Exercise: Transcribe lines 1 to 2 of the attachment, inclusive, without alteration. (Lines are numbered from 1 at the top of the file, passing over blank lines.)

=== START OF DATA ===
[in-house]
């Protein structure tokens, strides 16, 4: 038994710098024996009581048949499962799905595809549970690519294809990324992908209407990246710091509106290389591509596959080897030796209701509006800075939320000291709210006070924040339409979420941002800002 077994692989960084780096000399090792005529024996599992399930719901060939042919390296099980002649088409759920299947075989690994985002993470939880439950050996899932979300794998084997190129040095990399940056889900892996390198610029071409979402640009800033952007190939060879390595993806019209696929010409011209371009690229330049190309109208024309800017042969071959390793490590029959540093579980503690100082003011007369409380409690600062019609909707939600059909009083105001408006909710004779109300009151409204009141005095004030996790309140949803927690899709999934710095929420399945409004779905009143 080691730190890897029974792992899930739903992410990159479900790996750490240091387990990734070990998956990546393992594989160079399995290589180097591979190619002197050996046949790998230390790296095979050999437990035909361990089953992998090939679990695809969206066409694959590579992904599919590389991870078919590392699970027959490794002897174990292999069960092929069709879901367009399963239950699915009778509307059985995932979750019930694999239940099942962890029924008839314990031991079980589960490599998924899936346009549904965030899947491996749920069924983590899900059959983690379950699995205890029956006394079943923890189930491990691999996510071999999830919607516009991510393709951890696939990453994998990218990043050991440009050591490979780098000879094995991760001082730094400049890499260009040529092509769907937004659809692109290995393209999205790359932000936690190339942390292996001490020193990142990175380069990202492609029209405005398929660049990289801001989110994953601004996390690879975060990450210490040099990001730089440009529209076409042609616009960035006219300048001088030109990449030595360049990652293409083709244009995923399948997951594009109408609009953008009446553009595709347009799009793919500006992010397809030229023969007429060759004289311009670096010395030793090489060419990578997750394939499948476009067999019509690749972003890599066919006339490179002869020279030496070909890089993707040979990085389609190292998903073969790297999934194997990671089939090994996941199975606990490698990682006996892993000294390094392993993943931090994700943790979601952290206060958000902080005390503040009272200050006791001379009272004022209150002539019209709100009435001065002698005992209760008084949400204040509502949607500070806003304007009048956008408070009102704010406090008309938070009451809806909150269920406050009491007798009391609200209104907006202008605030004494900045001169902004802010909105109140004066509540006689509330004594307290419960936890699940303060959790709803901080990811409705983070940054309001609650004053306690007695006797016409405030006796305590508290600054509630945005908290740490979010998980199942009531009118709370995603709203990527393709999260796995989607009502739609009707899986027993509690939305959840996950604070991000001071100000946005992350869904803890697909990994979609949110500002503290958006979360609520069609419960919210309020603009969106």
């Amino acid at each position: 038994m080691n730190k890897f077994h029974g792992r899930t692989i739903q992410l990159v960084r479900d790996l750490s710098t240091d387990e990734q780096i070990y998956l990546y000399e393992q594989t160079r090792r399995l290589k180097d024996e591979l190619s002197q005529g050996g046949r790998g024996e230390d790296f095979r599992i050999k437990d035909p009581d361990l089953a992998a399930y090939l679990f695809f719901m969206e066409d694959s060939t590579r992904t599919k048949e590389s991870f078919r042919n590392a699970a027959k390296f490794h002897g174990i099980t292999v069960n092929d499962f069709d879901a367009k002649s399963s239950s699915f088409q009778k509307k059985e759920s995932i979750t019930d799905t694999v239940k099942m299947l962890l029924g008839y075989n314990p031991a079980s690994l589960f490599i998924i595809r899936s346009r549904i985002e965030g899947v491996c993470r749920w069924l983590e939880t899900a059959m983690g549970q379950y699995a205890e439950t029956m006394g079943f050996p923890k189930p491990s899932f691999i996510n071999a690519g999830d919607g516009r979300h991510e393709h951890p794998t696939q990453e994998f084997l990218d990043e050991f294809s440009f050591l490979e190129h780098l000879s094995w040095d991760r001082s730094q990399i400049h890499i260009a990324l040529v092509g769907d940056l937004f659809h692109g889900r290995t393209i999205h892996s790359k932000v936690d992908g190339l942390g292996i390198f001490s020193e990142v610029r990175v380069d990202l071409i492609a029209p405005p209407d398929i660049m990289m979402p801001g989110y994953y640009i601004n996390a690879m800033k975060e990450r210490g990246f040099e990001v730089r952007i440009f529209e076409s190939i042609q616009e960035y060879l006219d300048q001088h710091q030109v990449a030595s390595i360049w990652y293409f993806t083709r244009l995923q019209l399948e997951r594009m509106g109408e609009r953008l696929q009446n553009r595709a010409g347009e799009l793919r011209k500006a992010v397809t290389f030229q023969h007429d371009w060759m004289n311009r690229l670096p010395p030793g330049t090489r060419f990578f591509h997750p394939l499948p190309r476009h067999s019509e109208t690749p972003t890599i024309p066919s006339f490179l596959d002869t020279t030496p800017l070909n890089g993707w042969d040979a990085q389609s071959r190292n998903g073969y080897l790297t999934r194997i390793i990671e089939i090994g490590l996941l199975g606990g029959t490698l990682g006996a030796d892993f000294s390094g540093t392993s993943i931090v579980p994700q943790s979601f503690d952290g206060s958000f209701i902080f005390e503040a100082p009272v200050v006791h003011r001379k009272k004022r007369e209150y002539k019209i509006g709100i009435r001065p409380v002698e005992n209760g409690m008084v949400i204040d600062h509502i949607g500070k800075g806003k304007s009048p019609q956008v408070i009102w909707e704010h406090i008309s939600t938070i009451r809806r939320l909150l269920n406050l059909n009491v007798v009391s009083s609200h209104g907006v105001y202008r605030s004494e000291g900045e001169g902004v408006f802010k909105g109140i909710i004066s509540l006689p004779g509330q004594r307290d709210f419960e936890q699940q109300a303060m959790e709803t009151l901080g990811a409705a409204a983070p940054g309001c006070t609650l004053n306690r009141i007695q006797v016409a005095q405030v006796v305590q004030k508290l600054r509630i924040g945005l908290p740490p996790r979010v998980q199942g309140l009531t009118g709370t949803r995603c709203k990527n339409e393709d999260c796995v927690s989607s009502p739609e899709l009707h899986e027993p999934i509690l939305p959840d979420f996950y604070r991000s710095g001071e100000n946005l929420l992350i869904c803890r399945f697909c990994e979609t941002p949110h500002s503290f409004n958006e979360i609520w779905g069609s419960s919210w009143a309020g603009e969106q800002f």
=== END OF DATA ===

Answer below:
[in-house]
């Protein structure tokens, strides 16, 4: 038994710098024996009581048949499962799905595809549970690519294809990324992908209407990246710091509106290389591509596959080897030796209701509006800075939320000291709210006070924040339409979420941002800002 077994692989960084780096000399090792005529024996599992399930719901060939042919390296099980002649088409759920299947075989690994985002993470939880439950050996899932979300794998084997190129040095990399940056889900892996390198610029071409979402640009800033952007190939060879390595993806019209696929010409011209371009690229330049190309109208024309800017042969071959390793490590029959540093579980503690100082003011007369409380409690600062019609909707939600059909009083105001408006909710004779109300009151409204009141005095004030996790309140949803927690899709999934710095929420399945409004779905009143 080691730190890897029974792992899930739903992410990159479900790996750490240091387990990734070990998956990546393992594989160079399995290589180097591979190619002197050996046949790998230390790296095979050999437990035909361990089953992998090939679990695809969206066409694959590579992904599919590389991870078919590392699970027959490794002897174990292999069960092929069709879901367009399963239950699915009778509307059985995932979750019930694999239940099942962890029924008839314990031991079980589960490599998924899936346009549904965030899947491996749920069924983590899900059959983690379950699995205890029956006394079943923890189930491990691999996510071999999830919607516009991510393709951890696939990453994998990218990043050991440009050591490979780098000879094995991760001082730094400049890499260009040529092509769907937004659809692109290995393209999205790359932000936690190339942390292996001490020193990142990175380069990202492609029209405005398929660049990289801001989110994953601004996390690879975060990450210490040099990001730089440009529209076409042609616009960035006219300048001088030109990449030595360049990652293409083709244009995923399948997951594009109408609009953008009446553009595709347009799009793919500006992010397809030229023969007429060759004289311009670096010395030793090489060419990578997750394939499948476009067999019509690749972003890599066919006339490179002869020279030496070909890089993707040979990085389609190292998903073969790297999934194997990671089939090994996941199975606990490698990682006996892993000294390094392993993943931090994700943790979601952290206060958000902080005390503040009272200050006791001379009272004022209150002539019209709100009435001065002698005992209760008084949400204040509502949607500070806003304007009048956008408070009102704010406090008309938070009451809806909150269920406050009491007798009391609200209104907006202008605030004494900045001169902004802010909105109140004066509540006689509330004594307290419960936890699940303060959790709803901080990811409705983070940054309001609650004053306690007695006797016409405030006796305590508290600054509630945005908290740490979010998980199942009531009118709370995603709203990527393709999260796995989607009502739609009707899986027993509690939305959840996950604070991000001071100000946005992350869904803890697909990994979609949110500002503290958006979360609520069609419960919210309020603009969106």